Northern Economist 2.0

Wednesday, 27 December 2017

Thunder Bay Building Permits: A Reality Check

A recent TBnewswatch story reported  the estimated value of building permits in Thunder Bay in 2017 was up substantially from the year before  at 146 million dollars.  Based on the numbers presented in the story, the increase in 2017 can be calculated at approximately 55 percent.  This is of course an upbeat year end story. Given the coming year will see both a provincial and municipal election, one can expect these types of numbers to be presented by local politicians as evidence that Thunder Bay's economy is doing well. However, it is important to adjust these kinds of number for inflation - that is present them in real dollars - as well as look at more than two years of data.

This is done in Figure 1.  Using annual total value of building permit numbers from Statistics Canada for 1998 to 2016 and adding the 2017 estimate from the City of Thunder Bay's Chief Building Official and then deflating using the CPI, the real value (in 2016 dollars) of total building permits is presented.  The good news is that 2017 is indeed up from 2016 but there has been an overall downward trend from peaks in real value reached in 2012 and 2013. Over a longer term view, a fitted linear trend suggests that there has been a slight increase in the real value of permits since the late 1990s but the 2017 performance is really not much higher than a decade ago or even two decades ago.

One can view the above chart as good news in the sense that construction activity over time in Thunder Bay over the long haul has been reasonably stable and perhaps even characterized by some very modest growth.  It should be noted that this activity is composed mainly of residential followed by institutional and government construction projects.  Indeed, the peaks in Figure 1 are much less impressive once you remove the government and institutional permit values. 

The composition of these permits is provided in Figures 2 and 3.  Figure 2 presents an area graph based on annual numbers while Figure 3 simply aggregates all the permits since 1998.  Nearly thirty percent  building permits since 1998 are of institutional and public sector origin.  Industrial permits are below 10 percent.  Commercial permits have been surprisingly large as a proportion of the total which is actually a cause for some optimism given that they reflect private sector perceptions of economic opportunities in Thunder Bay.

Thursday, 14 December 2017

Thunder Bay Employment Flat for Forty Years

My recent Fraser Institute Blog post on employment growth in Canada at the provincial and CMA level since 2007 appears to have attracted a fair amount of interest if only based on the hits via my Linkedin page.  The article was posted on the Fraser Blog on December 4th and by December 14th, it had garnered 1,515 views.  The interest has been quite pronounced from Linkedin profiles in Ontario and of course particularly from the Thunder Bay area. As a follow-up, I decided to look at employment levels in Thunder Bay and Greater Sudbury from a longer-term perspective using data from Statistics Canada.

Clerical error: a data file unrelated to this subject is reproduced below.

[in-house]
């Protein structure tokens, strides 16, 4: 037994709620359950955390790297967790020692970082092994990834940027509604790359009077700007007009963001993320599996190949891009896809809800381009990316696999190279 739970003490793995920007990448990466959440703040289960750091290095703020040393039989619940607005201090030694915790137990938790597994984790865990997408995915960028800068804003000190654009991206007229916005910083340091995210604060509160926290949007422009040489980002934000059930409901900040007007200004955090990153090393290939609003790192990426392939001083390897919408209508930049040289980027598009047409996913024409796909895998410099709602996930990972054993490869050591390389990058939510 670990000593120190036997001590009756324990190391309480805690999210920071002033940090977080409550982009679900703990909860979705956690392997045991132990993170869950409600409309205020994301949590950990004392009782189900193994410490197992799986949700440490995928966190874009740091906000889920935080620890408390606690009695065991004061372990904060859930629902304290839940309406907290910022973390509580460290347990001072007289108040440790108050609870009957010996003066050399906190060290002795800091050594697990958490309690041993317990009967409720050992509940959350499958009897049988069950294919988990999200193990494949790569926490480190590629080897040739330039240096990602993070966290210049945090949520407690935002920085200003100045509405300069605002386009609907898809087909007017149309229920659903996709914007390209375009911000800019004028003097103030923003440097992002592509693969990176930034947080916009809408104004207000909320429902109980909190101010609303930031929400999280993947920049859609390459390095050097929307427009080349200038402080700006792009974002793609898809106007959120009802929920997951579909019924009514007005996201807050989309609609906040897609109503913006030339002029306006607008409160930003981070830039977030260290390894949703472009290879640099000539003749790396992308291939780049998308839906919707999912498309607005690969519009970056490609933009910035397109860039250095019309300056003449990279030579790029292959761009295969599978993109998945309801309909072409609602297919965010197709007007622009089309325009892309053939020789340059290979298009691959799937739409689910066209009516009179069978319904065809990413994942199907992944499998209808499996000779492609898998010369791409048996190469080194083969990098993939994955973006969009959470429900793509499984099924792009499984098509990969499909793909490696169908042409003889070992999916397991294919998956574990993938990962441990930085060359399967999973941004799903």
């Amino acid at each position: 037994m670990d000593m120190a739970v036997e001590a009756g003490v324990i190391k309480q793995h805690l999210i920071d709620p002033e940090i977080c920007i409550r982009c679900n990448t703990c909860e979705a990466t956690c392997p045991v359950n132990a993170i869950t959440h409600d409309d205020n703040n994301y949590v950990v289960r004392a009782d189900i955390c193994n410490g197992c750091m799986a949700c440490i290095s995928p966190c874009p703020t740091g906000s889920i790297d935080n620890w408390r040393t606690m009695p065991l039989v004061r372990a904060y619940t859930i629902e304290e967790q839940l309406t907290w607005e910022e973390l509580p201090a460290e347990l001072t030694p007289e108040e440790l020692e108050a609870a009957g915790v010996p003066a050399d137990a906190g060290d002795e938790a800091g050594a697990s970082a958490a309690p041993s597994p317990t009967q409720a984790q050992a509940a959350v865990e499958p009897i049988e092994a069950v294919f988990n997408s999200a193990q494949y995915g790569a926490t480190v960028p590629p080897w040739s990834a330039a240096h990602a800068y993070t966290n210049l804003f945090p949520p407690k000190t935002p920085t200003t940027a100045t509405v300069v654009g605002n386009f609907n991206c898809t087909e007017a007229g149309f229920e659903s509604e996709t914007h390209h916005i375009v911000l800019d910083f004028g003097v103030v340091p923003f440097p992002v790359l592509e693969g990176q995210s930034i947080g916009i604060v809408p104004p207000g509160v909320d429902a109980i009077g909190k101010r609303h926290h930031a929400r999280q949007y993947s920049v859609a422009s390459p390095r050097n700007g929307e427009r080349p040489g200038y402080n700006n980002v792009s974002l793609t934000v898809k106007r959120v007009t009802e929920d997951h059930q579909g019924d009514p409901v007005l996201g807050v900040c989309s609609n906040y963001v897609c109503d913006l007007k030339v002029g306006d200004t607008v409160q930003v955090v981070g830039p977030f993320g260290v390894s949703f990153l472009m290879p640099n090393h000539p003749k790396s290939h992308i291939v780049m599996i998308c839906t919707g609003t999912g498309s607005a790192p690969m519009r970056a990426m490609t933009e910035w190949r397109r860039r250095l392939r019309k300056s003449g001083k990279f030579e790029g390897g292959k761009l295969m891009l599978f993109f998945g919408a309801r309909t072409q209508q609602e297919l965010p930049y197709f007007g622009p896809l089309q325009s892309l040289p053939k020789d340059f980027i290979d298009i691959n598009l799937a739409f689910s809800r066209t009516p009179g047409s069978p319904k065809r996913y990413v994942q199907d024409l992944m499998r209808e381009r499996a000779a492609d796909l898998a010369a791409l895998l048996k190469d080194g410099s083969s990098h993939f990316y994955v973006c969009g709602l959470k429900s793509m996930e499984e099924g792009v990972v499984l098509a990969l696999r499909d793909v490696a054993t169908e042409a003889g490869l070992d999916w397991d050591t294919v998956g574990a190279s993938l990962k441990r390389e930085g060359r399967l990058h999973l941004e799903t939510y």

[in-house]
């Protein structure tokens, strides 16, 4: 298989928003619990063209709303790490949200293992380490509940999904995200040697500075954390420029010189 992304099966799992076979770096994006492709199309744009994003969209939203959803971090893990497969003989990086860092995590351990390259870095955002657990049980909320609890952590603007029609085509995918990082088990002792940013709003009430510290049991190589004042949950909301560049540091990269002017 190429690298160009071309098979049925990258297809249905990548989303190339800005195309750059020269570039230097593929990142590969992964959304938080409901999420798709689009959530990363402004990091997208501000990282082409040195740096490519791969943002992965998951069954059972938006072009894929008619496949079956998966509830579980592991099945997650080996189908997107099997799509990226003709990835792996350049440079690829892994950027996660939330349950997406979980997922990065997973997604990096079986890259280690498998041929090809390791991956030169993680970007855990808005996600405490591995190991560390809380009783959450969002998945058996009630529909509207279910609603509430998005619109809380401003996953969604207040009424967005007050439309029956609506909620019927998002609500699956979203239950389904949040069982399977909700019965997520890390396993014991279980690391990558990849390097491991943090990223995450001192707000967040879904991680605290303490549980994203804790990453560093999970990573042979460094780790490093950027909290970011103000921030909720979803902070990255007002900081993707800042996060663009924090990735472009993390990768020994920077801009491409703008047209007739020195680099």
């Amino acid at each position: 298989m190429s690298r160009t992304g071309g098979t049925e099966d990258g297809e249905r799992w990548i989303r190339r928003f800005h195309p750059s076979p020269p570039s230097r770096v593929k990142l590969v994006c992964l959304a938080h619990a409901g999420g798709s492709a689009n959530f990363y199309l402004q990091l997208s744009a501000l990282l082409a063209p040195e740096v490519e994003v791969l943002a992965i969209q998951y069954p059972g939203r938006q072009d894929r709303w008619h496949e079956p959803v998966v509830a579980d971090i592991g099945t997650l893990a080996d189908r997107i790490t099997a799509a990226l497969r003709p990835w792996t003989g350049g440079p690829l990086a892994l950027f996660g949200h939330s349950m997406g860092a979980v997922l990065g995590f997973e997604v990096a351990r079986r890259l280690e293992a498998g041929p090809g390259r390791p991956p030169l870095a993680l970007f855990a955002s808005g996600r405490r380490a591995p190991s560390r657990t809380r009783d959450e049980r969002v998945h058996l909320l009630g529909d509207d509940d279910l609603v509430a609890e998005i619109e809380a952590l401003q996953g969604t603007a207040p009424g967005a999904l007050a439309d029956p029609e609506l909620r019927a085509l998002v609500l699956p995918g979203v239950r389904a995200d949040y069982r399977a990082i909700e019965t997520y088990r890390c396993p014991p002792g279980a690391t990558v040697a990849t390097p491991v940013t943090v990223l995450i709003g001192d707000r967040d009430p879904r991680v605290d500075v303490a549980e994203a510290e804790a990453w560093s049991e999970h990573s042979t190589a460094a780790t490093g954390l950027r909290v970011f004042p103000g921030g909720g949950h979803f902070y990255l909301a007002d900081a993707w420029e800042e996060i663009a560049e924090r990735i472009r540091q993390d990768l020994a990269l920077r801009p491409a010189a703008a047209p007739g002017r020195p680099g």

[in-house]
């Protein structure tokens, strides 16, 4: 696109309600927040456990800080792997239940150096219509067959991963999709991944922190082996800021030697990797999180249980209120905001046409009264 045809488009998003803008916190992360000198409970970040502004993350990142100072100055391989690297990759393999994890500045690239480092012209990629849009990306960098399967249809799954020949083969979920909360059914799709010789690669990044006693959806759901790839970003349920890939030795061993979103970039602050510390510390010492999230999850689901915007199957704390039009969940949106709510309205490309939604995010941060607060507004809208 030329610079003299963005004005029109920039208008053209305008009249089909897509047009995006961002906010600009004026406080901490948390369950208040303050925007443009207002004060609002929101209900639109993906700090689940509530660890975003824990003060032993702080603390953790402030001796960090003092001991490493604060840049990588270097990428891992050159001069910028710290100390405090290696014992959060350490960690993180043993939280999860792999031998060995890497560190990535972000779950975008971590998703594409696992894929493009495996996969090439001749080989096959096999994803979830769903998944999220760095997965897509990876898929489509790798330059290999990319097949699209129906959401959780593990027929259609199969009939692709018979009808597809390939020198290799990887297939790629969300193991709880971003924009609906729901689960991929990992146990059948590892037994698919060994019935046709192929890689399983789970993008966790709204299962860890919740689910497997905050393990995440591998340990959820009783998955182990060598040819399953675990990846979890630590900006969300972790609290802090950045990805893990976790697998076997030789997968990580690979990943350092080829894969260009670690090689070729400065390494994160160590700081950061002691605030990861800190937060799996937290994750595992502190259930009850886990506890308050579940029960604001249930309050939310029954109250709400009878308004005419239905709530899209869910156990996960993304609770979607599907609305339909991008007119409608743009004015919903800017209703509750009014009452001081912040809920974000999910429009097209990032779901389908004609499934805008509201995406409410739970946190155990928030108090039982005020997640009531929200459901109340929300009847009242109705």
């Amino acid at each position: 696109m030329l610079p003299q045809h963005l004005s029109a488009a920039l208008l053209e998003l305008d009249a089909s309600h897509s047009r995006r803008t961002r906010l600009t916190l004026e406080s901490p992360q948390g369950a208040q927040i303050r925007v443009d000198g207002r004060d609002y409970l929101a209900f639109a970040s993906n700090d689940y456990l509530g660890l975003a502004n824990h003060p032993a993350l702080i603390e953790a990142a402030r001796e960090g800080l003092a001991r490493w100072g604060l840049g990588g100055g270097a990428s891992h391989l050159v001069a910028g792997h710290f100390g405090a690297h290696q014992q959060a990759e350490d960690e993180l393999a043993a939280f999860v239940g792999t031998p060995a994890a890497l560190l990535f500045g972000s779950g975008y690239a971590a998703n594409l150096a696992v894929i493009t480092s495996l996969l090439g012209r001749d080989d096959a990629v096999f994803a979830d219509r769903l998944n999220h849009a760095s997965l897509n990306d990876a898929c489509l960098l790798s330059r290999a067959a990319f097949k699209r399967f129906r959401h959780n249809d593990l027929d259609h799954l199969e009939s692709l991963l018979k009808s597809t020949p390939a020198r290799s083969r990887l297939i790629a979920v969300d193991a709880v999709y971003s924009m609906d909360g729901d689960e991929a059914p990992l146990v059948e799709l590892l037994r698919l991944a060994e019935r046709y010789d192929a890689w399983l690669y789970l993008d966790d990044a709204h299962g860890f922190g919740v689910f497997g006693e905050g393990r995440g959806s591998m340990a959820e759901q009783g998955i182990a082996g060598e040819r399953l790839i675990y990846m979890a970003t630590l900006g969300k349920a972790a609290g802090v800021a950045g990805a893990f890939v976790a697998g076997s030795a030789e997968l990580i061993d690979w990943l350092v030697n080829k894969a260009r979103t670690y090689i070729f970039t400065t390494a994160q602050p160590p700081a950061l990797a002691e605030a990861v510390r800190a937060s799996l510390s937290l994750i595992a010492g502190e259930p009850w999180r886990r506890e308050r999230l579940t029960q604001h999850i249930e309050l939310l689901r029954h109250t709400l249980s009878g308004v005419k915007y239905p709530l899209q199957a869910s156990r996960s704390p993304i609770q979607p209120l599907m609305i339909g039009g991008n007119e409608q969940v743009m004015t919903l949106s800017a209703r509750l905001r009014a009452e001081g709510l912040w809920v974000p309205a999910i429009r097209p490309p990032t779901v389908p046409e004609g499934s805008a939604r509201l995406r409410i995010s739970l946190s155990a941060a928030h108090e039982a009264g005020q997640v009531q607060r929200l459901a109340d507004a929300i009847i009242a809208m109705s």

Now Statistics Canada has annual province level unemployment rates and employment data available on its site from 1976.  Its annual CMA level data only appears to go back to 1987.  So, in order to generate CMA employment levels and unemployment rates for Thunder Bay and Greater Sudbury prior to 1987, what I did (acting on the suggestion of my Lakehead colleague Rob Petrunia) was run regressions of CMA level employment and unemployment rates for both cities on the Ontario data along with a time trend variable.  The assumption is that employment levels and unemployment rates in the two cities should reflect what is going on in the province as a whole. The regression results were then used to estimate fitted values for Thunder Bay for the period 1976 to 1987 and for Sudbury from 1976 to 1990 (Sudbury data starts in 1990). 

The results are intriguing.  Figure 1 plots the unemployment rates in the two cities from 1976 to 2016 and there seems to be some good news here.  While unemployment rates in both cities fluctuate a great deal over time, they have generally trended downwards since the late 1970s.  The average unemployment rate in Thunder Bay between 1976 and 1985 was 9.7 percent while in Sudbury it was 11 percent.  Over the period 2010 to 2016, Thunder Bay’s unemployment rate was 6.1 percent while over the same period in Sudbury it was 7.5 percent. 

However, the good news seems to end when employment levels are examined in Figure 2 – at least for Thunder Bay.  Sudbury has seen its employment grow over time while Thunder Bay has essentially remained flat. In 1976, estimated total employment (full and part time) in Thunder Bay was 61,224 and in Sudbury it was 60,475.  By 2016, Thunder Bay’s employment was 60,100 while in Sudbury it was 81,700.  In other words, over 40 years Thunder Bay has essentially remained flat in terms of its employment level – indeed there has been a slight decline of 2 percent since 1976.  As for Sudbury, its employment level has grown by 36 percent since its estimated 1976 value.

A declining unemployment rate when total employment is growing can be seen as good news.  A declining unemployment rate when total employment is declining means that your labour force is actually shrinking faster than your employment level.  For Sudbury, a lower unemployment rate is good news given that it has been accompanied by rising employment.  For Thunder Bay, a declining unemployment rate is a misleading indicator and masks the moribund nature of its economy given that its employment level has been essentially the same for 40 years. 

Saturday, 9 December 2017

Economic News Around the North, December 9th Edition